30th December 2014
House price growth cooled for the fourth consecutive month in December to the slowest rate in a year at 7.2%, down from 8.5% in November, figures from Nationwide Building Society reveal.
The average UK house price was £188,559, but in London, prices were up 17.8% over the year to £406,730, which is 35% higher than their 2007 peak.
Wales saw the weakest annual growth, as prices rose by just 1.4% year-on-year to £141,631.
Northern Ireland had the lowest average house price at £120,685, but this was 10.2% higher than a year ago.
Robert Gardner, Nationwide’s chief economist, said: “While the pace of house price growth has moderated in recent months, activity has slowed more sharply, with the number of mortgages approved for house purchase falling to their lowest level for 16 months in October (and 22% below the level prevailing at the start of the year).
“The slowdown in housing market activity is surprising given further steady gains in employment, a pickup in wage growth (albeit from low levels) and the continued low level of mortgage rates. Moreover, surveys suggest consumers remain in high spirits – a view reinforced by robust retail spending growth in November, which was at its highest for over a decade.”
He added: “If the economic backdrop continues to improve as we and most forecasters expect, activity in the housing market is likely to regain momentum in the months ahead. Supply side developments will be crucial in determining the trajectory for prices. There are encouraging signs that construction is starting to pick up. Hopefully, this will set the stage for house price growth gradually converging with income growth in the quarters ahead.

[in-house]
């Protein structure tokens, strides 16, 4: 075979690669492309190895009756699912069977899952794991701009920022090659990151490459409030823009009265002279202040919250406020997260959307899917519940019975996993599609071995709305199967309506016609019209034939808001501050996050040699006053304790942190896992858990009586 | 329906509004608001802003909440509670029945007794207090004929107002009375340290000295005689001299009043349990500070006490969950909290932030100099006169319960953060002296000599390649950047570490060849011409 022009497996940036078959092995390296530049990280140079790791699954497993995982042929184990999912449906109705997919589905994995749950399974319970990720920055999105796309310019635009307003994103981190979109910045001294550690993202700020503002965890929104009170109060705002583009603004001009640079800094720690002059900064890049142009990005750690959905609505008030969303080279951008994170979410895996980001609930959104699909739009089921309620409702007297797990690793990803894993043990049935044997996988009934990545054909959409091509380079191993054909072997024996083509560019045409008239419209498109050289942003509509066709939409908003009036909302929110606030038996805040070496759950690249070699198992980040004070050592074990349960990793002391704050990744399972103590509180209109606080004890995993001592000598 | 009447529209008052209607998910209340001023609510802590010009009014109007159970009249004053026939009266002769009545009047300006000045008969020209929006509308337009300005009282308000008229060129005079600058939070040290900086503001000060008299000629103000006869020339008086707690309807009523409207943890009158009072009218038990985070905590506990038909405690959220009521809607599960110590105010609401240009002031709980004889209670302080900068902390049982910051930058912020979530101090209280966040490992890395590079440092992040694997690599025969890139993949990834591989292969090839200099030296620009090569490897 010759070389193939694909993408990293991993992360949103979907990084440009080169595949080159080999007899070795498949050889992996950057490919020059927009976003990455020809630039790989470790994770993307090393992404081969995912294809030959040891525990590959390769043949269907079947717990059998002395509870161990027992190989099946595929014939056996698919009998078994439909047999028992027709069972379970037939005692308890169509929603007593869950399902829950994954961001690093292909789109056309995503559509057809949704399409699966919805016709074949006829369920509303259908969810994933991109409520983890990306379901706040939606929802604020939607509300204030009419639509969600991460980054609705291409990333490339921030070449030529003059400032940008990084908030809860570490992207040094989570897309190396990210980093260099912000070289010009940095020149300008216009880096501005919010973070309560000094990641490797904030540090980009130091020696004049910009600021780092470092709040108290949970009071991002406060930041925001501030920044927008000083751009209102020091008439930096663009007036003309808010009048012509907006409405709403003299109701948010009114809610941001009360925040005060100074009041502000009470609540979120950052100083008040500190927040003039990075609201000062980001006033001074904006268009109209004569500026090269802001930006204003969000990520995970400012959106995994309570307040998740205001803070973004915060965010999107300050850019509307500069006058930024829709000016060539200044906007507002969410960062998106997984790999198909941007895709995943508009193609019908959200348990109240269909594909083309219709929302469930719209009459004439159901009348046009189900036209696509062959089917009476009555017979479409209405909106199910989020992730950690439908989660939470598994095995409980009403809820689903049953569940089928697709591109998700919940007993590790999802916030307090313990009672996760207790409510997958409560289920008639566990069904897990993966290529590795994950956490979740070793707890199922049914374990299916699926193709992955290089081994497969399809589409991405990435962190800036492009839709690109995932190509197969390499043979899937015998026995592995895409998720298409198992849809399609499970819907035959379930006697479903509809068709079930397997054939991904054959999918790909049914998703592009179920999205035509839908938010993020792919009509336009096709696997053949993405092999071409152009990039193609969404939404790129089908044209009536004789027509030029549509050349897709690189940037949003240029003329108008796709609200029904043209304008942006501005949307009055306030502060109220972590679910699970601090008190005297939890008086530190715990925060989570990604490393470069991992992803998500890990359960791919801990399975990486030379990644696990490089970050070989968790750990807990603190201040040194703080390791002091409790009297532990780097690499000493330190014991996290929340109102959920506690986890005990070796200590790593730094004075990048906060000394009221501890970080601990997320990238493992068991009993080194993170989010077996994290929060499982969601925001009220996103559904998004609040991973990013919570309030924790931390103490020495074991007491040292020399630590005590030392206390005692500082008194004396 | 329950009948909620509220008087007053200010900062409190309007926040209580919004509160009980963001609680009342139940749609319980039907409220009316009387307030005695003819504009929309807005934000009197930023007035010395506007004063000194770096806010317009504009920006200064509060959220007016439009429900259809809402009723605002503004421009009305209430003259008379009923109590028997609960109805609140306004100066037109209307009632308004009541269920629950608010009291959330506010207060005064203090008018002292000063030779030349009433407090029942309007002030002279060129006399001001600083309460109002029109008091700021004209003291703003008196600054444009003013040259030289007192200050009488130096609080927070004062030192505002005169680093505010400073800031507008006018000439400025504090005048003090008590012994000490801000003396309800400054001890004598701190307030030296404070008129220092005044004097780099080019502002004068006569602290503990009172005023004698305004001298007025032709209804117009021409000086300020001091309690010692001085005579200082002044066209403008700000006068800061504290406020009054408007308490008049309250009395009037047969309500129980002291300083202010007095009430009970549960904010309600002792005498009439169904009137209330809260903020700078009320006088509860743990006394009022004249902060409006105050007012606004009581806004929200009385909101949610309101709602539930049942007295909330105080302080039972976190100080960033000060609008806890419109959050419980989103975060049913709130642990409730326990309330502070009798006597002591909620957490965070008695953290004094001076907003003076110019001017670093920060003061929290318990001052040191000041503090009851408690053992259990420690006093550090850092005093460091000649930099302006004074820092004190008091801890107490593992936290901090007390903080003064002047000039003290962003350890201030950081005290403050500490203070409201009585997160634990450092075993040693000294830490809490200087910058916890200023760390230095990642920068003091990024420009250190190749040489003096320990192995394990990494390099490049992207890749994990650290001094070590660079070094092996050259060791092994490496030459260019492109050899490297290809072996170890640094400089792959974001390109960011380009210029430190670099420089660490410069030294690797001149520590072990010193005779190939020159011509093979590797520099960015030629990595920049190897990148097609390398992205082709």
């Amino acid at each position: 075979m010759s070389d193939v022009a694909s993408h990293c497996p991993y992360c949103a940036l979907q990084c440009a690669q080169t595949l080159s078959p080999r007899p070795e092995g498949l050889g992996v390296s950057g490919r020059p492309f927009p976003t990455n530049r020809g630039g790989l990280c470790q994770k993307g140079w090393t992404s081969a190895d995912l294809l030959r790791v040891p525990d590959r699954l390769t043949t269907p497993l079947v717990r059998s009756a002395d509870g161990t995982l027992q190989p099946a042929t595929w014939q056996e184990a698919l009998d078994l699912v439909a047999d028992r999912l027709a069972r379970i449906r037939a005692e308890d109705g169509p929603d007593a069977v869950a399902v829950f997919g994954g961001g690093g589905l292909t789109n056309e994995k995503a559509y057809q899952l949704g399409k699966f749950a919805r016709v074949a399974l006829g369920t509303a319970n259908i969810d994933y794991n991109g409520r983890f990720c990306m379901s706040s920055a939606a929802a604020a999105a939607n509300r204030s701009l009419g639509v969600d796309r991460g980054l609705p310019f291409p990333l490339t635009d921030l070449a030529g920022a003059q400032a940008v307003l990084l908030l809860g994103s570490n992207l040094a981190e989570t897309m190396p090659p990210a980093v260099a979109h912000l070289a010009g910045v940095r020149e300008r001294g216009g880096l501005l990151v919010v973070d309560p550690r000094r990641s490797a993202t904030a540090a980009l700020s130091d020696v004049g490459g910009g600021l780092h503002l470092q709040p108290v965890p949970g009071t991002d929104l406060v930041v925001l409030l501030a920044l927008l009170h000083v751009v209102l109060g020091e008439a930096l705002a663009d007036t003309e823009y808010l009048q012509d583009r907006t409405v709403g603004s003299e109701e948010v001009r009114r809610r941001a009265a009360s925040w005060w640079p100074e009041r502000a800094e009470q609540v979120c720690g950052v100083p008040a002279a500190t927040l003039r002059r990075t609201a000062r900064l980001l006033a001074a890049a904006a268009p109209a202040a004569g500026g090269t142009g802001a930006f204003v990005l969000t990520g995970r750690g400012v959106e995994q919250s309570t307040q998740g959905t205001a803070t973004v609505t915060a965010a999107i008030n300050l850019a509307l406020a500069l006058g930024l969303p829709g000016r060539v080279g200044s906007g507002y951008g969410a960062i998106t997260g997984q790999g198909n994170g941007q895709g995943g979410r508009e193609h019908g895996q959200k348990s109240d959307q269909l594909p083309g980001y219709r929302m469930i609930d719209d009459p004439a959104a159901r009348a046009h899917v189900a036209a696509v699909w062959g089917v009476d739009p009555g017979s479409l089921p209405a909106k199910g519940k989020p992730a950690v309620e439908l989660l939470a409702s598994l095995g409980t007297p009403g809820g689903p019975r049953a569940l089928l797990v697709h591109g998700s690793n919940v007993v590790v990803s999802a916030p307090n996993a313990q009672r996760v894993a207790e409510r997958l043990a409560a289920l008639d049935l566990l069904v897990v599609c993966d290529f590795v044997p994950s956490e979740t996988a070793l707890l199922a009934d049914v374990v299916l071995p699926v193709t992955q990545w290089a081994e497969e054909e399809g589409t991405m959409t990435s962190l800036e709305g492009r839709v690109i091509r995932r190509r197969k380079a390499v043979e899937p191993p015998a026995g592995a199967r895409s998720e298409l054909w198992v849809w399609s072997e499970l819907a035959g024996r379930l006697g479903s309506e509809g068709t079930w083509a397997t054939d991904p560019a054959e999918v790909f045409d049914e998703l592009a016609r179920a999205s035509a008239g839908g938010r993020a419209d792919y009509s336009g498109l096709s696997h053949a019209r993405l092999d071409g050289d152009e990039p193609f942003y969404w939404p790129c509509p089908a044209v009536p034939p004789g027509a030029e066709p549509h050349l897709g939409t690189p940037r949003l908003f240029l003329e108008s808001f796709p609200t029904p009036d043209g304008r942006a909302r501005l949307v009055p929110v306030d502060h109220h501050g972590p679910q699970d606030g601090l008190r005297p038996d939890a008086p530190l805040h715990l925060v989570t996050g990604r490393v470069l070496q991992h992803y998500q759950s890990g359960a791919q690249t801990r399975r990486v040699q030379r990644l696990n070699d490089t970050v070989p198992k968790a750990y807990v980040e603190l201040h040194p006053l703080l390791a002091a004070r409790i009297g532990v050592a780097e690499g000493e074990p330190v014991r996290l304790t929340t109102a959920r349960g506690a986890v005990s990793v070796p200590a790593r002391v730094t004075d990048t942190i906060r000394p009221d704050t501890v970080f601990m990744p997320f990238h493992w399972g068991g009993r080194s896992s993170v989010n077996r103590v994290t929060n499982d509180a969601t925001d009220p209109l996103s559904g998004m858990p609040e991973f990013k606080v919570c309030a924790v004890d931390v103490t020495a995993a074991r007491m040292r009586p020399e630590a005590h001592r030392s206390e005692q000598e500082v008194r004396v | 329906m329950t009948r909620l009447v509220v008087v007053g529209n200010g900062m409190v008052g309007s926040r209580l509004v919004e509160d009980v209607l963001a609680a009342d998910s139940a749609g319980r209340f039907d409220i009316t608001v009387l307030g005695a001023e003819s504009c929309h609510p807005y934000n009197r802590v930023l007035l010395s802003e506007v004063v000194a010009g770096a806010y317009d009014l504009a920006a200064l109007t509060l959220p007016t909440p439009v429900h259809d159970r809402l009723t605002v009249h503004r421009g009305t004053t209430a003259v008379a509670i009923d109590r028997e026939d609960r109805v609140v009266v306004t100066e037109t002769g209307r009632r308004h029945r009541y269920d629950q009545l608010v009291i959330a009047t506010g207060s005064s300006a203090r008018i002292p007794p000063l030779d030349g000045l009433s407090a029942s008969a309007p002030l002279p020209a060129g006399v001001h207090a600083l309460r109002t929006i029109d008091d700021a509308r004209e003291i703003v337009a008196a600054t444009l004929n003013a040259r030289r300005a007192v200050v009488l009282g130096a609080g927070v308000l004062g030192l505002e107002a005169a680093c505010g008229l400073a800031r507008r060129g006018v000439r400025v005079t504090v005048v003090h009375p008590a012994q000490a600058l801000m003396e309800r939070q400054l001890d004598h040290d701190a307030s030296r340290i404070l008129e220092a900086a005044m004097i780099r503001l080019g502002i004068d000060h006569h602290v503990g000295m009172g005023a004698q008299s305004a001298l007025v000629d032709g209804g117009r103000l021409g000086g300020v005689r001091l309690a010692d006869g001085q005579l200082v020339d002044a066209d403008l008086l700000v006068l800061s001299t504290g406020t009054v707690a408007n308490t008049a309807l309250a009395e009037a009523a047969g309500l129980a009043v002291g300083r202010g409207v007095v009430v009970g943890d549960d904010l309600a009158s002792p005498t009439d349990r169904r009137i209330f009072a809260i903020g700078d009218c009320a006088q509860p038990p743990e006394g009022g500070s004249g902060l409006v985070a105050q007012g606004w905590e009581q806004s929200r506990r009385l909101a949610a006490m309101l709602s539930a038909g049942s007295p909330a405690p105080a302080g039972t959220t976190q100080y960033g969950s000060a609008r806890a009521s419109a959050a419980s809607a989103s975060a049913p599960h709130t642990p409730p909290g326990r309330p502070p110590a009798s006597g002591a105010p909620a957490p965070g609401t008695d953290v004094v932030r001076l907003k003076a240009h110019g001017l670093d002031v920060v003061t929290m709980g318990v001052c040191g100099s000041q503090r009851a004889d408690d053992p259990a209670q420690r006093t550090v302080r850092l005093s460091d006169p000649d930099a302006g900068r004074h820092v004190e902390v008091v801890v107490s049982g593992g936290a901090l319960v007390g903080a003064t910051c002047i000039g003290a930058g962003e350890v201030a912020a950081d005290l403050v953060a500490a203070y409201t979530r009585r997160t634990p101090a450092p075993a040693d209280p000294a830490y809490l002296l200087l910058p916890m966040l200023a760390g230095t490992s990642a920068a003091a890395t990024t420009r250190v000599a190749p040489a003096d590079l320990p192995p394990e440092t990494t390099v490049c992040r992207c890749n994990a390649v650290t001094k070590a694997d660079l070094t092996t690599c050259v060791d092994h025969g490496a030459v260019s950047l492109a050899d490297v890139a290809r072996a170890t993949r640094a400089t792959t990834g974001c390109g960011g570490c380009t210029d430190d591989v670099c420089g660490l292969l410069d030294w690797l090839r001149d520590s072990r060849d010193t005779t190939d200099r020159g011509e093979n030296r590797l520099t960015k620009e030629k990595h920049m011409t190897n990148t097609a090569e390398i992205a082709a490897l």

“Recent changes to stamp duty may also have a modest positive effect on demand, especially in the South of England and Scotland.”
Howard Archer, chief UK and European economist at IHS Global Insight, said: “The Nationwide data showing a rise of just 0.2% month-on-month in December is consistent with our view that house prices will keep on rising but at a more restrained rate.
“House prices increases are currently being reined in by an appreciable moderation in housing market activity from the peak levels seen at the start of 2014.
He added: “While the recent Stamp Duty reform should have a beneficial impact on the housing market (it is estimated that 98% of buyers will now pay less stamp duty), we doubt it will cause housing activity and prices to see a major turnaround. While we expect some pick up in housing market activity in 2015 from the recent lows, we expect the increase in activity to be limited thereby keeping a lid on house prices increases.
“On the assumption that there will be some pick-up in housing market activity during 2015 from current lows, we expect house prices to rise by a solid but unspectacular 5% in 2015. This compares with the peak double-digit annual house price increases seen earlier in 2014 (11.8% in June in the Nationwide’s case).”